Can you believe it’s already the middle of March!? This school year is flying by…and so is the list of titles I’ve booktalked so far. I’ve exhausted the bestsellers of YA, dystopian sci-fi, classics, books for the beach, war books, and sports books. At this point in the year, I’m starting to booktalk new purchases, which means I’ve often not yet read them–which means that sometimes, the quality of my booktalk decreases.
So, because I want to shift the balance of not just grading from myself to my students, but also some of the teaching, I’ve turned to my own version of March Book Madness. I heard about this competition from Tony Keefer’s Nerdy Book Club post, and I pitched it to kids, but they wanted to choose their own titles for the bracket.
So, blank brackets were printed, and to fill them, the guidelines were broad: in each of my four English classes (which worked out well because they each get one corner of the bracket), students could choose a book and a partner to face off against. Simple.
That was all I said, but as students began penciling in round one of the brackets, I was impressed mightily–they intuitively paired related books together, much like I do during booktalks. Two boys in 8th period paired the excellent graphic novels Persepolis by Marjane Satrapi and Maus by Art Spiegelman. Two girls in fifth period paired John Green’s The Fault in Our Stars and Gayle Forman’s If I Stay–two viral tearjerkers. The Absolutely True Diary of a Part-Time Indian by Sherman Alexie will face off against Mexican White Boy by Matt de la Pena in sixth period. And so on.
As book battles began, I laid out equally simple guidelines for voting. Each student in a faceoff would give a short (1 minute) booktalk about their chosen text, and audience members could vote for one title based on any criteria–their own experience reading that book, the person’s booktalk, the presenter’s enthusiasm, the book’s stats on GoodReads behind the presenters, etc.
This modification to our daily routine–which is that students begin with reading, then hear my booktalks–has accomplished several wonderful things in our classroom.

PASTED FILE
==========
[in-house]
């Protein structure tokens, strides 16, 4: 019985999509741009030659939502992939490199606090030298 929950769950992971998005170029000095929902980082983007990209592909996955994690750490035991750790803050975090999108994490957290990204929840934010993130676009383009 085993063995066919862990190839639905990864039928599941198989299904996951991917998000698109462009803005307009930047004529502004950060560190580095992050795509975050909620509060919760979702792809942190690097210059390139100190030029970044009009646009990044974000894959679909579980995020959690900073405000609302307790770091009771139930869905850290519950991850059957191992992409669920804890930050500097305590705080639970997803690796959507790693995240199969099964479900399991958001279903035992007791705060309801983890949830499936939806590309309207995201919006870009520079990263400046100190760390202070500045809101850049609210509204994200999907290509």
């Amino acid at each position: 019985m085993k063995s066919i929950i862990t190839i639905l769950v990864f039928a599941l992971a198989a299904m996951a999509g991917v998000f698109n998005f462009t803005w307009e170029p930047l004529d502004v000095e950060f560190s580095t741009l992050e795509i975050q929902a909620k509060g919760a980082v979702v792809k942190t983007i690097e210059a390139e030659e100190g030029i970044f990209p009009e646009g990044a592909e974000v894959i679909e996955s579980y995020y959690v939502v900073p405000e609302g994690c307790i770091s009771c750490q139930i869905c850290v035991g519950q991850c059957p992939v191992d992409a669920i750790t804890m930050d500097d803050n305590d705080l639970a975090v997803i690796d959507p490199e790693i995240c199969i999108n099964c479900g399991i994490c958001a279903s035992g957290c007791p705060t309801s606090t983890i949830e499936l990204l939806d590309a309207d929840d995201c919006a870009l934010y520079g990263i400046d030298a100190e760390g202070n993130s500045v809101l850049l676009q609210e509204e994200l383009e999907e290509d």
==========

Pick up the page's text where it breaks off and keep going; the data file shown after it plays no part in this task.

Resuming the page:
First, students’ what to read lists, which had recently plateaued, are lengthening rapidly once more. The sheer social capital of having a kid share his or her own reading experience of a book makes certain titles more tantalizing than I ever could. Matthew Quick’s Sorta Like a Rock Star, for example, never quite flies off the shelves after I booktalk it. It’s only after one or two kids read it and enthusiastically share it that it goes viral–and it does–year after year. I see the same thing happening now during March Book Madness with lots of other books. Kids are clamoring, suddenly, for several of the same titles.
Second, students are learning more about one another’s reading tastes. They look at the brackets from other classes every day to see which books are advancing, and are sometimes surprised by who’s booktalking what. “Huh…I didn’t know Jordan loved A.S. King too!”, I heard Hannah say yesterday. “You read that book too!? Wasn’t it awesome?!” Tyler said to Hunter, as he stood up with Ned Vizzini’s Be More Chill. Despite my efforts to make their reading lives transparent with reading groups and notebook passes of book blogs, some of my larger classes haven’t quite unearthed the darkest corners of one another’s reading preferences. MBM is fixing that quickly.
Third, this is not for a grade. This is just a semi-structured celebration of books, with bragging rights as the purely intrinsic reward of the whole endeavor. The five or so minutes we spend on this in class daily are a worthy time investment for the revelatory feel they bring to the start of our learning. Kids are excited and upbeat after the two daily faceoffs, and excited to often add one or more of the four daily books discussed to their to-read lists. The post-winter doldrums are quickly lifting…and the sunshine certainly isn’t hurting, either.
Is anyone else doing a version of March Book Madness? How’s it going? Please share in the comments!